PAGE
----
It was on this day 288 years ago, 12 October 1730, that Frederick IV, King of Denmark and Norway, died in Odense. He was one of history’s most notable bigamists.
Born in 1671 to Christian V and his consort Charlotte Amalie of Hessen-Kassel, Frederick succeeded to the throne on his father’s death in 1699. Two-thirds of his reign was dominated by the Great Northern War (1700-1721), in which he took Russia’s side against Sweden, hoping to win back the formerly Danish territories in southern Sweden. That was not to be, but he did reassert Danish rule over the duchies of Schleswig and Holstein.
Frederick IV was an energetic king. He traveled more than was usual for a crowned head in those days, visiting Italy twice. On his second visit, he spent nine weeks during the winter of 1708-1709 in Venice, where he was entertained lavishly.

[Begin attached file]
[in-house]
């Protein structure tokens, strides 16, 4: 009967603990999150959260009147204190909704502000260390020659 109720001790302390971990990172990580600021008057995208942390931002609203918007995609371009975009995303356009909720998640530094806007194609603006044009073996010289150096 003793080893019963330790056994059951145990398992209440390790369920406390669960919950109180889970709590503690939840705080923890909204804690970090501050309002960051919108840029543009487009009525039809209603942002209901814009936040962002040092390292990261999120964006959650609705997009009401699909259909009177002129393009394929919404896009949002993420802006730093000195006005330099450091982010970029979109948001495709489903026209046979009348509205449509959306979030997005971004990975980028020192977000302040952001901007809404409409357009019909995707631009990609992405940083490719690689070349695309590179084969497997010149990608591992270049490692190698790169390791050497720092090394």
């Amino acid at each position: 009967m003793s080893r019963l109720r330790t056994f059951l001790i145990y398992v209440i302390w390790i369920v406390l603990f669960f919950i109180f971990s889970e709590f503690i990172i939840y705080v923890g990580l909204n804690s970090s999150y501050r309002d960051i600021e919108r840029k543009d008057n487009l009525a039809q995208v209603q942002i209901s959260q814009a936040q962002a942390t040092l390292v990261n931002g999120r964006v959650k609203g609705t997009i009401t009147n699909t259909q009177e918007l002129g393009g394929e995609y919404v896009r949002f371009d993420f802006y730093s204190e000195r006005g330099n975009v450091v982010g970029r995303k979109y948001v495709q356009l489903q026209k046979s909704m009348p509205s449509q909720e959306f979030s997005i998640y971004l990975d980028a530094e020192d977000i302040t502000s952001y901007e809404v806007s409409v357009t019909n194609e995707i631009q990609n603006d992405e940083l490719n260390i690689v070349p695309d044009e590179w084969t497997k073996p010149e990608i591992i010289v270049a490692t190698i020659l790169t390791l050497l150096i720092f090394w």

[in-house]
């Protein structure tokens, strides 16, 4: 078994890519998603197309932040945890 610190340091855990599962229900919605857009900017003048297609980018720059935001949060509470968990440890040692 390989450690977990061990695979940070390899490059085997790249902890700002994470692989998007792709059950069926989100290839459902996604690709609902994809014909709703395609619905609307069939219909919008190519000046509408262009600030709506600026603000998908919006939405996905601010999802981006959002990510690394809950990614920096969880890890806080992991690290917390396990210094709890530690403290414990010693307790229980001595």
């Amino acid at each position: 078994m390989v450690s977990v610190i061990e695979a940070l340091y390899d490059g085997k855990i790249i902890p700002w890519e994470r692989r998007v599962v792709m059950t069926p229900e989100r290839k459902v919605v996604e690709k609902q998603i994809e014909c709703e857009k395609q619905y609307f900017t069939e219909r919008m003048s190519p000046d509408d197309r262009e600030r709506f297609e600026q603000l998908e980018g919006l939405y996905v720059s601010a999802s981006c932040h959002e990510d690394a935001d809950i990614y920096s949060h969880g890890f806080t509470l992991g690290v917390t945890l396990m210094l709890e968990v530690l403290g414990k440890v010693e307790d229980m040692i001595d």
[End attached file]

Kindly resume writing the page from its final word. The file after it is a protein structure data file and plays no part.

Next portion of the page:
He took 3 wives. In itself, that would not be unusual, but he married the second and third while he was still married to the first. The first wife, Queen Louise of Mecklenburg-Güstrow, disobliged him by living until 1721. The day after her death, he remarried his third wife, whom he had married bigamously after the death of the second wife, whom he also bigamously married. This third wife, Anne Sophia von Reventlow, now the King’s legal spouse, was declared Queen. The courts of Europe were shocked at this elevation of a commoner to such an exalted status.
It was of course the first wife’s son who succeeded Frederick as Christian VI. Anne Sophie survived Frederick, dying exiled on a country estate in 1743.
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